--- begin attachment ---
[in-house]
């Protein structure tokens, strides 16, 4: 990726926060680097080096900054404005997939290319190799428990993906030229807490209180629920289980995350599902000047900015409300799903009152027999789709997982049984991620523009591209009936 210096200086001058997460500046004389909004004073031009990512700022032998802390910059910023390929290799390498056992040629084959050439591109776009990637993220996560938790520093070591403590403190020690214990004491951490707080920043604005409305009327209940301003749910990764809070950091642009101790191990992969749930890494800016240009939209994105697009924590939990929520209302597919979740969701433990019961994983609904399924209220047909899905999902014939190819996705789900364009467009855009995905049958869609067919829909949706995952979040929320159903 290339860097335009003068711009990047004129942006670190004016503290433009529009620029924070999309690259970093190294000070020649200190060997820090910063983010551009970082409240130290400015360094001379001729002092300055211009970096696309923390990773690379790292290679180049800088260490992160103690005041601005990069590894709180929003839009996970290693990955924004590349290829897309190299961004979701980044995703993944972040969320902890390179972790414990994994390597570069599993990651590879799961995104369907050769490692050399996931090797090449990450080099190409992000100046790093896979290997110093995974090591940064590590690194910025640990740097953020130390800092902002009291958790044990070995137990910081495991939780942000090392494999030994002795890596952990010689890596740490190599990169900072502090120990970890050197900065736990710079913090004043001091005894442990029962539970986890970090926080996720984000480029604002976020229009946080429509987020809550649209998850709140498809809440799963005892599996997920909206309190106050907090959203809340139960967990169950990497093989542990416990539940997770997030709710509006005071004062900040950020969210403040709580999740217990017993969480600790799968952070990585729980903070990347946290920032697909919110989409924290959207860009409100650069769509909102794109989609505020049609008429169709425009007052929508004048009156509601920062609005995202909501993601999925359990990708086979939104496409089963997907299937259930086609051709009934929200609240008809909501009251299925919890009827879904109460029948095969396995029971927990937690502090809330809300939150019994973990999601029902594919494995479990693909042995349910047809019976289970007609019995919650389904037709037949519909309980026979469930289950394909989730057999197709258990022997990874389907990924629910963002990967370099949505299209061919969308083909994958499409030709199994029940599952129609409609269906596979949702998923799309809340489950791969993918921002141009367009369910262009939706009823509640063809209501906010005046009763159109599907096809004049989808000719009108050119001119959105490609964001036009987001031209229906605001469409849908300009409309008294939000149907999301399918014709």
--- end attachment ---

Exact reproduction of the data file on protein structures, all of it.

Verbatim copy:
[in-house]
């Protein structure tokens, strides 16, 4: 990726926060680097080096900054404005997939290319190799428990993906030229807490209180629920289980995350599902000047900015409300799903009152027999789709997982049984991620523009591209009936 210096200086001058997460500046004389909004004073031009990512700022032998802390910059910023390929290799390498056992040629084959050439591109776009990637993220996560938790520093070591403590403190020690214990004491951490707080920043604005409305009327209940301003749910990764809070950091642009101790191990992969749930890494800016240009939209994105697009924590939990929520209302597919979740969701433990019961994983609904399924209220047909899905999902014939190819996705789900364009467009855009995905049958869609067919829909949706995952979040929320159903 290339860097335009003068711009990047004129942006670190004016503290433009529009620029924070999309690259970093190294000070020649200190060997820090910063983010551009970082409240130290400015360094001379001729002092300055211009970096696309923390990773690379790292290679180049800088260490992160103690005041601005990069590894709180929003839009996970290693990955924004590349290829897309190299961004979701980044995703993944972040969320902890390179972790414990994994390597570069599993990651590879799961995104369907050769490692050399996931090797090449990450080099190409992000100046790093896979290997110093995974090591940064590590690194910025640990740097953020130390800092902002009291958790044990070995137990910081495991939780942000090392494999030994002795890596952990010689890596740490190599990169900072502090120990970890050197900065736990710079913090004043001091005894442990029962539970986890970090926080996720984000480029604002976020229009946080429509987020809550649209998850709140498809809440799963005892599996997920909206309190106050907090959203809340139960967990169950990497093989542990416990539940997770997030709710509006005071004062900040950020969210403040709580999740217990017993969480600790799968952070990585729980903070990347946290920032697909919110989409924290959207860009409100650069769509909102794109989609505020049609008429169709425009007052929508004048009156509601920062609005995202909501993601999925359990990708086979939104496409089963997907299937259930086609051709009934929200609240008809909501009251299925919890009827879904109460029948095969396995029971927990937690502090809330809300939150019994973990999601029902594919494995479990693909042995349910047809019976289970007609019995919650389904037709037949519909309980026979469930289950394909989730057999197709258990022997990874389907990924629910963002990967370099949505299209061919969308083909994958499409030709199994029940599952129609409609269906596979949702998923799309809340489950791969993918921002141009367009369910262009939706009823509640063809209501906010005046009763159109599907096809004049989808000719009108050119001119959105490609964001036009987001031209229906605001469409849908300009409309008294939000149907999301399918014709």